Does this mean that Macleod never drives? After all, he apparently cannot be sure that his fellow Brits will drive on the left side of the street tomorrow just as they did today.
Macleod’s statement about the “inherently unpredictable” nature of human action is of course rather silly. It is, however, typical for the Austrian school. One of its key tenets is the denial of empirical analysis, which of course begs the question why they even bother with economics. But by taking the attitude that human action is inherently unpredictable they also suggest that we as humans are not rational. Rationality means, among other things, repeating successful behavior in order to assure your own survival. In terms of economics this means repeating successful trade and other exchange relations with other rational individuals.
I should not have to explain this to someone who is in the game to change public policy. But Alasdair Macleod appears to be one of those activists/analysts who have been seduced by the supposedly refined nature of Austrian theory without seeing its public-policy consequences. If he did he would realize that a theory that starts out with suggesting that human action is inherently unpredictable will have a hard time convincing legislators that they can trust people to make the right decisions on their own. Quite the contrary, in fact: if we all behave unpredictably there is no chance for a society with a minimal government to survive, let alone thrive; the only way to create a stable, predictable society would be to have government organize and regulate it.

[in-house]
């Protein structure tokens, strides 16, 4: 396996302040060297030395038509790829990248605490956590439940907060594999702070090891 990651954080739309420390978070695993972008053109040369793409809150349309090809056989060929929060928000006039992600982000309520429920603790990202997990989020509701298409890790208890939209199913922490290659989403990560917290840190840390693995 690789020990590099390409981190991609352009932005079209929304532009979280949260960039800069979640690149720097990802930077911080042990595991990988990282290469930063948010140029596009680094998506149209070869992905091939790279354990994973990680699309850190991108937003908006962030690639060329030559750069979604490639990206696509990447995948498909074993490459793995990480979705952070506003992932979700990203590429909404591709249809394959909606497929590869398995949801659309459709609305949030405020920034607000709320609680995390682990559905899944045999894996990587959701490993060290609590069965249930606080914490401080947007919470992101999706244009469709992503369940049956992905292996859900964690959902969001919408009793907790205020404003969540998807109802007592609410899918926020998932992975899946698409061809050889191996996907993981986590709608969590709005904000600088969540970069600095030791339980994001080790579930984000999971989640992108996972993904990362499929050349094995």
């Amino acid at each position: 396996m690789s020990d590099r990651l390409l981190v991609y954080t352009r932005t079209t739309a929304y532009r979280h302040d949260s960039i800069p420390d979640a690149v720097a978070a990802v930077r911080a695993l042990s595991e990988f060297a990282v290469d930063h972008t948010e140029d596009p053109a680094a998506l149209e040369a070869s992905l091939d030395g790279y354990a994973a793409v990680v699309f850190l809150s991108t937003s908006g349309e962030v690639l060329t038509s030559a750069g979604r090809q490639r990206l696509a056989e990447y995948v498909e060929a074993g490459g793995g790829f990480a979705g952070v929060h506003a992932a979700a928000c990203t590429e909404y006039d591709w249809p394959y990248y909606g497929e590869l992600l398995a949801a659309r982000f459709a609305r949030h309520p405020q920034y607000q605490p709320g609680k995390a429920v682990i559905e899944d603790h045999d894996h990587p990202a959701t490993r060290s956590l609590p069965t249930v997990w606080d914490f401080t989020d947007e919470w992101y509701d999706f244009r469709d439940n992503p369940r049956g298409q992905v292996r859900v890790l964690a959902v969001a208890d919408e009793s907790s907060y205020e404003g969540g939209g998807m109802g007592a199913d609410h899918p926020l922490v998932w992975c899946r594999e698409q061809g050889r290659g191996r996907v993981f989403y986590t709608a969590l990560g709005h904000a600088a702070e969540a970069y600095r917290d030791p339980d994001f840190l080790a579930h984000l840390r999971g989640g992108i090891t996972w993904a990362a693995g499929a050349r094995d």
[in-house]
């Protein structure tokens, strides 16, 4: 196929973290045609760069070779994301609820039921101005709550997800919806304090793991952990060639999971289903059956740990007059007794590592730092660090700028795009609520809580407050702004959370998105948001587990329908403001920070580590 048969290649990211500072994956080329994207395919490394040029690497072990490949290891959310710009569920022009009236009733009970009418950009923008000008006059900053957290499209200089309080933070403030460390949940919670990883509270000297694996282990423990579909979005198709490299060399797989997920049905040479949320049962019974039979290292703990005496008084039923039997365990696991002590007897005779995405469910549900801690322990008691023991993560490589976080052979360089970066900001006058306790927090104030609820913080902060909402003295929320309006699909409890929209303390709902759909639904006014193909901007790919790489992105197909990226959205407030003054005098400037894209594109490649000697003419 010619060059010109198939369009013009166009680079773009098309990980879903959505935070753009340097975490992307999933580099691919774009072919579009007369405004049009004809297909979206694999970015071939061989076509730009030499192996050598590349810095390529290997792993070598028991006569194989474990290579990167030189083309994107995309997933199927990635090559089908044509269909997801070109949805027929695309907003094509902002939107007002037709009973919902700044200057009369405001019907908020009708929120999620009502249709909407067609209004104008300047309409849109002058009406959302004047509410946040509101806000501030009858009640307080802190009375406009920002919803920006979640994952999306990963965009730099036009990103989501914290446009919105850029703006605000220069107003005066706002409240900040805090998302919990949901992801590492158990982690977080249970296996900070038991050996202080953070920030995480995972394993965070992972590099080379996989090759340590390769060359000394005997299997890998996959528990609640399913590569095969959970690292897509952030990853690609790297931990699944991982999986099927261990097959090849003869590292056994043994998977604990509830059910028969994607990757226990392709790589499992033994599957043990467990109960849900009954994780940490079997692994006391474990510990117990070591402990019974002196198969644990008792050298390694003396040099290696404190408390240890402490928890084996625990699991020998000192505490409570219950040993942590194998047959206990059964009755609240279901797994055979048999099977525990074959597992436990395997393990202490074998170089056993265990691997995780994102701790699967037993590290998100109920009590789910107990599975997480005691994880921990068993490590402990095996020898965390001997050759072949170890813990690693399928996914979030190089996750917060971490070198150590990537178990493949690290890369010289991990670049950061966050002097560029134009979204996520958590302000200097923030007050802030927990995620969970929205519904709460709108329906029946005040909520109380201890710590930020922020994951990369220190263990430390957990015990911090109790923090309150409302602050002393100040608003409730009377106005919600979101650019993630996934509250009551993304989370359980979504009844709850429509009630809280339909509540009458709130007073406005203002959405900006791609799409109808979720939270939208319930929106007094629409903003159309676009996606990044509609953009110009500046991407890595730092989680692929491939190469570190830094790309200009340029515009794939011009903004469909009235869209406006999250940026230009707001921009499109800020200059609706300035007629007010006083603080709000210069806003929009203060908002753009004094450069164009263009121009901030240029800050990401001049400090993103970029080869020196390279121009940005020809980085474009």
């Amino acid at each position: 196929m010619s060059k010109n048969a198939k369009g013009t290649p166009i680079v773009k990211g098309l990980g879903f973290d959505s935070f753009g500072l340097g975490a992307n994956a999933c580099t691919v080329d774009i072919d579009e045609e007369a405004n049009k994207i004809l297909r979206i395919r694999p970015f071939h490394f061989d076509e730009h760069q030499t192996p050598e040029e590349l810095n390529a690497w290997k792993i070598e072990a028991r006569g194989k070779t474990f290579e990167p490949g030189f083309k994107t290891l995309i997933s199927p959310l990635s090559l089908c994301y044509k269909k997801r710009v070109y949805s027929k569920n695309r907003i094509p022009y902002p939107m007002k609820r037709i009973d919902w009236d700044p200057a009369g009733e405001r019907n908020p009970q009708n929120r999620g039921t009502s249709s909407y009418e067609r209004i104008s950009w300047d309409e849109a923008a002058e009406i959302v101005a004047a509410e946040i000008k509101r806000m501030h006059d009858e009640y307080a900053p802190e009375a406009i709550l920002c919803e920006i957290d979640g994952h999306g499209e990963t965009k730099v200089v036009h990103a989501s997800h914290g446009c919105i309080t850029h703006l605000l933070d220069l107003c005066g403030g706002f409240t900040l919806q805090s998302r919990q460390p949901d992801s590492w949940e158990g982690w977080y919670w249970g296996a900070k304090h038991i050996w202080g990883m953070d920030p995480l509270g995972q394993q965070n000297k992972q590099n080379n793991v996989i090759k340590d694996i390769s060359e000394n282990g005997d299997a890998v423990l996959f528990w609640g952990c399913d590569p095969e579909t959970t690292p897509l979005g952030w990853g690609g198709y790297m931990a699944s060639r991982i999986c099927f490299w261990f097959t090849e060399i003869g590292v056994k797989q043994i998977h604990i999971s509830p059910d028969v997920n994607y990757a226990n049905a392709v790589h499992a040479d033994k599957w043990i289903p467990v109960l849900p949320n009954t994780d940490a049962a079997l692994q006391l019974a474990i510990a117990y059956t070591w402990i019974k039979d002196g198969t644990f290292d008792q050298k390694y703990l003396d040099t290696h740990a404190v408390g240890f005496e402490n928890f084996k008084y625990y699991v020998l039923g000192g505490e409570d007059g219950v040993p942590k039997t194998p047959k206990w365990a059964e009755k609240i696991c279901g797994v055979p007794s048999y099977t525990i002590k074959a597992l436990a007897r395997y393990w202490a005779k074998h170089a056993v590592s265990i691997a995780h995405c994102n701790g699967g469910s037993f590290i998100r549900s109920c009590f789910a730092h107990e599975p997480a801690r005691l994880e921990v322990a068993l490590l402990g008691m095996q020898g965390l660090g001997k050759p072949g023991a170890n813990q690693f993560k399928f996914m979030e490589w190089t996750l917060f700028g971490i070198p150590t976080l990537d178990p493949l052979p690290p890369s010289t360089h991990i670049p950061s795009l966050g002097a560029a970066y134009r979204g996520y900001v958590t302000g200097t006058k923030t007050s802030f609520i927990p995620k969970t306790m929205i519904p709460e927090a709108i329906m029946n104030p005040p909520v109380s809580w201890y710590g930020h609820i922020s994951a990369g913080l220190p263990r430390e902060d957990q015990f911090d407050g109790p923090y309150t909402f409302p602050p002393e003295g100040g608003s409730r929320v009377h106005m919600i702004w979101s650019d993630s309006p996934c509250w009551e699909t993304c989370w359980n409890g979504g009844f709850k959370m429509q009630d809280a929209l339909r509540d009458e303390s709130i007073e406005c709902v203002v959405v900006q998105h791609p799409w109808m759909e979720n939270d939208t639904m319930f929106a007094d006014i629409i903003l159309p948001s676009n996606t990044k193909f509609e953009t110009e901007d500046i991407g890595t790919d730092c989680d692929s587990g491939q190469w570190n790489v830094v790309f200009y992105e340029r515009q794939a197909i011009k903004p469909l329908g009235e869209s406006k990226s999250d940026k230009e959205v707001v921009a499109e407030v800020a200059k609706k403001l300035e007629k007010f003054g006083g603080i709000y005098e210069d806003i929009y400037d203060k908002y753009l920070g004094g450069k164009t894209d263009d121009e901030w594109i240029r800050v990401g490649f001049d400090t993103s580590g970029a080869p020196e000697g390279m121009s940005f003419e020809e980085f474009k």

Macleod is of course wrong on the fundamental nature of human action. So is the Austrian theory. May I recommend some reading on the role of uncertainty in economic analysis. Austrian theorists might also want to disseminate Armen Alchian’s classic but very dense essay on uncertainty, evolution and economic theory.
Because of their disdain for empirical evidence and quantitative reasoning, Austrians have a hard time constructing workable analytical arguments on their own. Instead they often spend their time producing pure rhetoric, often directed at competing theories. Mcleod is no exception, going after the man Austrian theorists dislike almost as much as Karl Marx:
Keynes was strongly socialistic. In the concluding remarks to his General Theory, Keynes looks forward to the euthanasia of the rentier (or saver) and that the State will eventually supply the resources for capital investment.
This statement is not only false, but also very telling of the difference between Austrian theory and Keynesianism. Austrians prefer the armchair as the foundation of their analysis, while Keynesians work inductively to constantly evolve and enhance the proficiency of their theory and their ability to interact with the public policy arena. The statements by Keynes that Macleod has cherry-picked are from chapter 24 of the General Theory, where Keynes has left his theoretical work and is speculating about what role economic policy could play, and how government would fit in to that role.